Have you noticed how sensitive the media is becoming to criticism from politicians? The rules of its game are that the media is entitled to criticise politicians ad nauseam, whether or not it has its facts right, whether or not its interpretation of them is accurate, whether or not the subject matter is of any real importance, but should the politicians retaliate and accuse the media of bias, the media is entitled to huff and puff, to wag its finger at them, and to darkly remind them that criticizing the media is not just inadvisable, but could be dangerous and lead to a backlash. This attitude is a sign of the incredible self-importance for which much of our media is gaining a reputation. [more]
This Sunday’s Insiders exposed how deep these feelings run among journalists. Fran Kelly, Lenore Taylor and Michael Stutchbury were the panellists.
Fran Kelly was at her most assertive. She not only knows what Kevin Rudd and his Government should do, can see at a glance what mistakes they are making, is finely tuned into public opinion, and can predict what is likely to happen as a result of Rudd’s words, actions and motivations, which she can perceive in an instant. She was the one who protested most loudly about Rudd’s criticism of the media. She began with a comment about Rupert Murdock giving Barack Obama a hard time in his papers over Obama being ‘anti-business’. She pointed to the similarities between Obama and Rudd – Obama ‘has been having a chop at Fox News stations being anti the Obama presidency’ and Rudd having a go at a local broadsheet [The Australian]. She added her considered opinion that it’s never in the interests of a leader to take on the media – ‘it just reveals a glass jaw’. ‘You’ve just got to sit and take your medicine’ she instructed. She went on to quote Murdoch as saying ‘We need more non-obsequious journalists in this country’ and added – that’s just Murdoch giving a warning. She repeated that there is no mileage in politicians making a big deal about criticism by the media – Kevin Rudd, you have been warned – just sit and take your medicine.
What breathtaking arrogance!
It also emerged that Chris Mitchell, editor of The Australian, stung by Rudd labelling that paper as ‘right-wing’, had responded by correcting him – explaining that what he had said was that the paper was ‘centre-right’. He added that he was being ‘verballed’ by the Prime Minister. Who’s got the ‘glass jaw’ now? This from the man who verbals the PM over and again through the pages of his paper! It’s the old story – the media can criticize the PM, his ministers and the Government as much and as often it wishes, but should the reverse occur, there are accusations of unjust verballing. Dear oh dear!
Michael Stutchbury vigorously defended The Australian against Rudd’s tagging it as a right wing newspaper, voicing the well-worn journalists’ protest ‘We have to do our job’. But what is your job Michael? If as economics editor is it to give a balanced picture of the economic conditions facing the country and your opinion about how the Government is handling it, how well do you think you’ve done? Let’s take the economic stimulus. Your columns gave the impression that you were less than impressed with the need for a stimulus and you questioned whether it would work. Would the cash bonuses be spent or saved? You favoured the latter – after all that was the rational thing for people to do. And of course some money was saved, but you seemed not to entertain the possibility that money saved would later be spent. As we all now know that is what happened – money flowed steadily into the retail sector and jobs were preserved. Then you had a go at the schools program, eagerly joining your paper’s criticism of the problems in administering it. It was wasteful and being poorly administered, you said. That there were just a handful of problems, 69 in the 24,000 projects, most now resolved, did not deter you from savaging the scheme and for your paper to keep a running tally online for all to see how awful the scheme was. And you are still saying that, and in the process giving The Australian a pat on the back for highlighting the schools program ‘debacle’.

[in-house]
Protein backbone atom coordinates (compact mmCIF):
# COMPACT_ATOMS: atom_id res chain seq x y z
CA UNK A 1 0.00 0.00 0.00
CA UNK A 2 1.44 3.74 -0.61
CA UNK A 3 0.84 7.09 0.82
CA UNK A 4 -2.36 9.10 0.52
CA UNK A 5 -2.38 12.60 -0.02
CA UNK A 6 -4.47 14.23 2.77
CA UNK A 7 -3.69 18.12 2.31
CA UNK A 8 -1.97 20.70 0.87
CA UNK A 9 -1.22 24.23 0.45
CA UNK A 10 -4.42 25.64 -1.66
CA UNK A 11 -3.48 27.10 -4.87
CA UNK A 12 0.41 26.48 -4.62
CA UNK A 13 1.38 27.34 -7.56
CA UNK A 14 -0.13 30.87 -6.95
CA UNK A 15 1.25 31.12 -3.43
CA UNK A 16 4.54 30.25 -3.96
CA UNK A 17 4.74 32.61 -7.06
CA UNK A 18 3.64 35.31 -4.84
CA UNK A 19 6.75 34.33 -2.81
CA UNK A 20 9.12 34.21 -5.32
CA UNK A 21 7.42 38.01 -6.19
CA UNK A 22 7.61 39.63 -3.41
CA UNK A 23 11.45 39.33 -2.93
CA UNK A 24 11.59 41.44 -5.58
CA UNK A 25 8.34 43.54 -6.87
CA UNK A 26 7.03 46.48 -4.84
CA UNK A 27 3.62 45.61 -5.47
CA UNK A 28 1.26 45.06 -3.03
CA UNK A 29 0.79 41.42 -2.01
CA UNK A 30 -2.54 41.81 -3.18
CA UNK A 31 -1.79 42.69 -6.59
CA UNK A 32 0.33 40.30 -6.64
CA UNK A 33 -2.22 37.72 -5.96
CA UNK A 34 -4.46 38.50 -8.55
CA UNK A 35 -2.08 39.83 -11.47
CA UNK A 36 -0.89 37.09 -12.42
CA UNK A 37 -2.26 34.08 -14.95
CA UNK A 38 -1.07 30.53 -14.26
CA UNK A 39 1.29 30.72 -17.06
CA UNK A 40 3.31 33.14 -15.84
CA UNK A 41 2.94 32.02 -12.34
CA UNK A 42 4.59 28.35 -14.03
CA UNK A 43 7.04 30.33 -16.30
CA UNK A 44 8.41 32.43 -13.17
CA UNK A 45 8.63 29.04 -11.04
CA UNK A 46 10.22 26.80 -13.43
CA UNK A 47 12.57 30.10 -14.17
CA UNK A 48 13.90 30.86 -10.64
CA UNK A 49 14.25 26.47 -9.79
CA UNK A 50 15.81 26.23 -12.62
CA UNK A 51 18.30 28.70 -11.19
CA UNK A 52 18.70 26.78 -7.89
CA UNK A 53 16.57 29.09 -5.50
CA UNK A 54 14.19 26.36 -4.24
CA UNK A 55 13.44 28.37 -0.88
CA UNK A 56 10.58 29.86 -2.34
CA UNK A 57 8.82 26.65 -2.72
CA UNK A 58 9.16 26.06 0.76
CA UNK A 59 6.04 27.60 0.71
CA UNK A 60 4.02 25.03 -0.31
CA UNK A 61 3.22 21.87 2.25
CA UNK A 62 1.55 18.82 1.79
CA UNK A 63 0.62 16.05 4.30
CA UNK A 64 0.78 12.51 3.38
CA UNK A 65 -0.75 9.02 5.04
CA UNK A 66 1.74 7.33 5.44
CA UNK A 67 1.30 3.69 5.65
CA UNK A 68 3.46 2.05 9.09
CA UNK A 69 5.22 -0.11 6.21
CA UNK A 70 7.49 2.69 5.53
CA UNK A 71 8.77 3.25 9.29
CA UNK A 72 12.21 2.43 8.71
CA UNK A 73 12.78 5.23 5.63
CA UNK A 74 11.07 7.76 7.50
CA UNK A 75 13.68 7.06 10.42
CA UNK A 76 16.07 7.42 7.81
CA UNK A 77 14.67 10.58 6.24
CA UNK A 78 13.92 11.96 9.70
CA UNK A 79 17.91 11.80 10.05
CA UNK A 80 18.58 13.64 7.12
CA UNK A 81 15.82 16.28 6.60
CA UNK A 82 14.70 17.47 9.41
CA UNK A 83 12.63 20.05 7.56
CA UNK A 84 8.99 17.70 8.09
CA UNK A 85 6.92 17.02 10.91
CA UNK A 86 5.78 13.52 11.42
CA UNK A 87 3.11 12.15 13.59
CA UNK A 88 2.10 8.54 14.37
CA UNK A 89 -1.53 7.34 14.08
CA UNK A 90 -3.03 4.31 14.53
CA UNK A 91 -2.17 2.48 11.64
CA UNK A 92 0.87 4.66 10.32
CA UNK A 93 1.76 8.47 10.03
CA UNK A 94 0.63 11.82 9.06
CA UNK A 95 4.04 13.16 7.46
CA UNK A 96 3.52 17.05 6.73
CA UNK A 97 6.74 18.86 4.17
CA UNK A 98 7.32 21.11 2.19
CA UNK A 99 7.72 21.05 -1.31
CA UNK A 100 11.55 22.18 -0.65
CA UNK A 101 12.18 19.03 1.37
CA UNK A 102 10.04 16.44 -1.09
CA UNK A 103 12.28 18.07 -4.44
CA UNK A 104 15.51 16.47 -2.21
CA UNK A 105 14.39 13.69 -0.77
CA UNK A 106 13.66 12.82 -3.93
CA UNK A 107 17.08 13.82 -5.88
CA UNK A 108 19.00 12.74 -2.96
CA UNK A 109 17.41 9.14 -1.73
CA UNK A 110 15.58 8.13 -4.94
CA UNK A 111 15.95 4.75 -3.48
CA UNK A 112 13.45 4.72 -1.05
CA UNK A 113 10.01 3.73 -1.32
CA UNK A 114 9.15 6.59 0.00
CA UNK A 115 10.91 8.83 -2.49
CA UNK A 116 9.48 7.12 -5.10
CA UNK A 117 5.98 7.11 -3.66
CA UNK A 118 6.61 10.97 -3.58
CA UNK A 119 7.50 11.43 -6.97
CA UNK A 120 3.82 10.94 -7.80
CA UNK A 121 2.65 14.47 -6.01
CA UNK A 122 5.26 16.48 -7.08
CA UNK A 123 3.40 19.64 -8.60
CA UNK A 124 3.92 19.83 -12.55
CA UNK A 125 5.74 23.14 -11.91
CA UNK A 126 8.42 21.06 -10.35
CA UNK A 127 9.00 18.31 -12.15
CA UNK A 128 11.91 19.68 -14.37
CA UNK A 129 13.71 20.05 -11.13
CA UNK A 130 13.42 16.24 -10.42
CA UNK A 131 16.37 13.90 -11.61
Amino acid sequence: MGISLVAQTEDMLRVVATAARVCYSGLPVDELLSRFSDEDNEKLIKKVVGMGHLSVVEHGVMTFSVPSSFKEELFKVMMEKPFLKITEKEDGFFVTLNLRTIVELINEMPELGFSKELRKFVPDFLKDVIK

Anyway, despite your expert economic opinions about the wisdom of the Government’s actions, a recession has been averted, at least to date. But that was not in accord with your predictions, so far from giving the stimulus due credit you emphasized all the other factors that contributed to the good outcome and switched your attack to the need for the Government to wind back the stimulus. Your need to be right seemed to override your objectivity. Do you think that pieces like yours might be the reason that Rudd labelled The Australian a right wing newspaper? You indignantly defended your paper and its journalists for ‘just doing their job’. Criticism hurts doesn’t it Michael, but that’s no reason to stop dishing it out to politicians; as Fran Kelly says, they have ‘to just sit there and take their medicine’.
This Sunday’s Insiders exhibited more than any I can recall recently, the cocksure opinions of the panel, and even Barrie Cassidy, about the Government’s errors in handling the recent asylum seekers boat arrival, indeed all recent arrivals, what Rudd should have said and done and the policy he should adopt, and that this might be the issue to sink his popularity. Once the Insiders transcript is available, that display of unparalleled arrogance will the subject of a post on The Political Sword.
But what do you think on the issue of politicians being warned not to poke the media as it might bite back?